Courtship season is in full bloom, but forget loving and cherishing — these “marriages” are about test scores, rankings and scholarships. Law schools are proposing their best offers while applicants are trying to decide if the match is meant to be or if they may be able to do better.
Five first-year law students from Indiana University Maurer School of Law who are interested in careers in public service have been selected and paired with Indiana trial court judges who preside in smaller communities — specifically, Orange, Putnam, Vigo, Washington and White counties. The pilot’s ultimate goal: offering law students an opportunity to experience real-life practice in smaller communities while assisting Hoosier judges who might be overlooked by students who want to clerk in larger urban areas.
Despite disappointment over the decision to close the 139-year-old law school, leaders in the Indiana legal profession said they could not have done anything to change the outcome. Selecting students, hiring faculty, developing curriculum and maintaining finances are all internal workings of a law school.
Originally wanting to create a podcast about the Supreme Court of the United States, Indiana University Maurer School of Law professor Ian Samuel inadvertently proved, again, that timing is everything.
Law schools must now have 75 percent of their graduates pass the bar exam within two years of completing their J.D. degrees after a twice-defeated accreditation standard was approved Friday by the American Bar Association. Opponents worry the change will hurt efforts to diversify the legal profession.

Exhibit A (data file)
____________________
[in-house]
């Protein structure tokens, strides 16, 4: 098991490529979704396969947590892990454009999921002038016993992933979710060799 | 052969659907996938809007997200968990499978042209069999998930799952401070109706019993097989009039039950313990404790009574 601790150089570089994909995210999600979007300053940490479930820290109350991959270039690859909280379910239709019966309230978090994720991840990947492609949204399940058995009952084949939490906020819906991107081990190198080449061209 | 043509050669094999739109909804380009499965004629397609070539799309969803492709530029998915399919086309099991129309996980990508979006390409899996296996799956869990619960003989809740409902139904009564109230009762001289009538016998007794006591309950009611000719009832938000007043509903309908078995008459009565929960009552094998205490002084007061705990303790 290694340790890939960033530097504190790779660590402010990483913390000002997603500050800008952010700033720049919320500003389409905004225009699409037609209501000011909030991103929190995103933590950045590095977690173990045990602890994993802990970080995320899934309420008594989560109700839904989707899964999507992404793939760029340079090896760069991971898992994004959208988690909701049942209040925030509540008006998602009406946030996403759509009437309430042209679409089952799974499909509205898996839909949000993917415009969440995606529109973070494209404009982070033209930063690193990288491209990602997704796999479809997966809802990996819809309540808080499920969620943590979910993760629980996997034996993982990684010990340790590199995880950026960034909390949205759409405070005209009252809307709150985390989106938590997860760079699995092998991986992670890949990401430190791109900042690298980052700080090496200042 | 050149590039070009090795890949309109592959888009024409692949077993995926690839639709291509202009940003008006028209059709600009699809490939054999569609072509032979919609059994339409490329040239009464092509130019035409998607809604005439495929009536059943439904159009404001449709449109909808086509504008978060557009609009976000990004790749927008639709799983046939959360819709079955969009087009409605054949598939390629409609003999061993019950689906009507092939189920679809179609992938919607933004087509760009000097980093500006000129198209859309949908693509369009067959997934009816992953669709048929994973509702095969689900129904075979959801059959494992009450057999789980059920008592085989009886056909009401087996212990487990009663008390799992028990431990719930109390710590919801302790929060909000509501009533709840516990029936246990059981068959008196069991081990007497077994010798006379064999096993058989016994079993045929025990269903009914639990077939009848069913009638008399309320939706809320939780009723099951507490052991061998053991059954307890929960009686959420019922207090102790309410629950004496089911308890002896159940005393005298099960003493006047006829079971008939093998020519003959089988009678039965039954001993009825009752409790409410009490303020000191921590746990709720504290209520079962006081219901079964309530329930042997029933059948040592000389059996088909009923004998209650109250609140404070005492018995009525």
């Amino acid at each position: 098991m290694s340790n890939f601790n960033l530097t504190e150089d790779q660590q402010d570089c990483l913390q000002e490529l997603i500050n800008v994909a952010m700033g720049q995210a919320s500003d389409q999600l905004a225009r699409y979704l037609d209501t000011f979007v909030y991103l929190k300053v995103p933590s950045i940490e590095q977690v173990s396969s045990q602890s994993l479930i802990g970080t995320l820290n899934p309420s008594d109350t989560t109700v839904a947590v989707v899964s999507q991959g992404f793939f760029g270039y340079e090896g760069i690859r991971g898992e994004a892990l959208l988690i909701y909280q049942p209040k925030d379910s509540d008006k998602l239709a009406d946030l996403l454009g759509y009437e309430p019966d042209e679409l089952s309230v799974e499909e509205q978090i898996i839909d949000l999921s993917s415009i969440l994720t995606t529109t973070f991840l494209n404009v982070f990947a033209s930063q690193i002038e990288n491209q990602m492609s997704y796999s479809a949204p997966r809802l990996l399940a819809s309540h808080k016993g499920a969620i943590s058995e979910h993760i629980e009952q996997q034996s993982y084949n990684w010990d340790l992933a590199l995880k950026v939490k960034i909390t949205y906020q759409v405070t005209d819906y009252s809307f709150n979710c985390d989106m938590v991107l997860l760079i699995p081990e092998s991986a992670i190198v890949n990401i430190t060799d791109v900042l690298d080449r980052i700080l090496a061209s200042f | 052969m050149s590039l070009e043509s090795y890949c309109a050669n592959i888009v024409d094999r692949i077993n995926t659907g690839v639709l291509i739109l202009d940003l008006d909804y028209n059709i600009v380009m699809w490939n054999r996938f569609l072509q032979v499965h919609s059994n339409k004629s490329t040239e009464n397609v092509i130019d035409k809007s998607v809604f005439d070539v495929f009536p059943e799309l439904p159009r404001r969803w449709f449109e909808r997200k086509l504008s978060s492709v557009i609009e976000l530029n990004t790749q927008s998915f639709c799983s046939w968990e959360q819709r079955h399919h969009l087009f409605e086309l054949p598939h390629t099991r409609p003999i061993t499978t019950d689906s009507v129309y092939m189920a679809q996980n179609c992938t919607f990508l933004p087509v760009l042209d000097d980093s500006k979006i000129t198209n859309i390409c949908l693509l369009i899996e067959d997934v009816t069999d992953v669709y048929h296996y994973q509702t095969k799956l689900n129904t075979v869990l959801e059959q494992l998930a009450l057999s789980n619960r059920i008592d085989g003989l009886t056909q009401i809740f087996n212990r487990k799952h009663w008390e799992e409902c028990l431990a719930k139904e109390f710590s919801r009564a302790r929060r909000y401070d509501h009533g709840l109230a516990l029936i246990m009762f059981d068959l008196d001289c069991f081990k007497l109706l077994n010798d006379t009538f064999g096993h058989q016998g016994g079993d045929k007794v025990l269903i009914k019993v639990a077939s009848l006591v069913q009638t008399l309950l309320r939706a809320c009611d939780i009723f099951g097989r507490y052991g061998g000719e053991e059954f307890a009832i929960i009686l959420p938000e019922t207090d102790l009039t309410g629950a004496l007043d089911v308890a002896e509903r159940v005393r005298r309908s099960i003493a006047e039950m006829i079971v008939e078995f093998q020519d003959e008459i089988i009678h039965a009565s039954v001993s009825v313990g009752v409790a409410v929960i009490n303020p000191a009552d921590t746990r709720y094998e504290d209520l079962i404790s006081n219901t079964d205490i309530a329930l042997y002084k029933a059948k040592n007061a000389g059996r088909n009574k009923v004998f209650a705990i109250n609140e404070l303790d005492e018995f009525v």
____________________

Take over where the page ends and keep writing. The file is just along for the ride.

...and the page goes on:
A second Indiana law school has partnered with the Indiana Supreme Court to expose more students to the practice of law in less urban communities through a rural judicial clerkship program. Indiana University Robert H. McKinney School of Law announced its collaboration with the state’s highest court, introducing five students who will take part in the “Supporting Rural Justice Initiative.”
More than 80 percent of the 2018 graduates from Indiana University Maurer School of Law and Notre Dame Law School were employed in a full-time, long-term bar passage required or J.D. advantage jobs roughly 10 months after finishing their studies, according to statistics from the American Bar Association.
This weekend is a time of celebration in Bloomington, as we welcome friends and family of the Class of 2019 for our annual commencement ceremony. It’s an important milestone in our students’ lives. Commencement is also a time for looking back. The past year saw several significant milestones for the IU Maurer School of Law. I’d like to touch on just a few of them.
The Indiana University Maurer School of Law has announced the creation of a trailblazing endowed professorship – the first in Indiana University history to honor an African-American woman, and the law school’s first named after a woman of color.
As time has passed, professors have moved away from the harsh classroom environment, as seen in “The Paper Chase,” and moved toward a more supportive and educational classroom setting. Along with that change, law schools have begun to place a significant value on experiential learning.
Bayh, who died March 14 at the age of 91, is being remembered by the Indiana legal community for his extensive career in public service and leadership on the major issues of his time, including civil rights and women’s rights.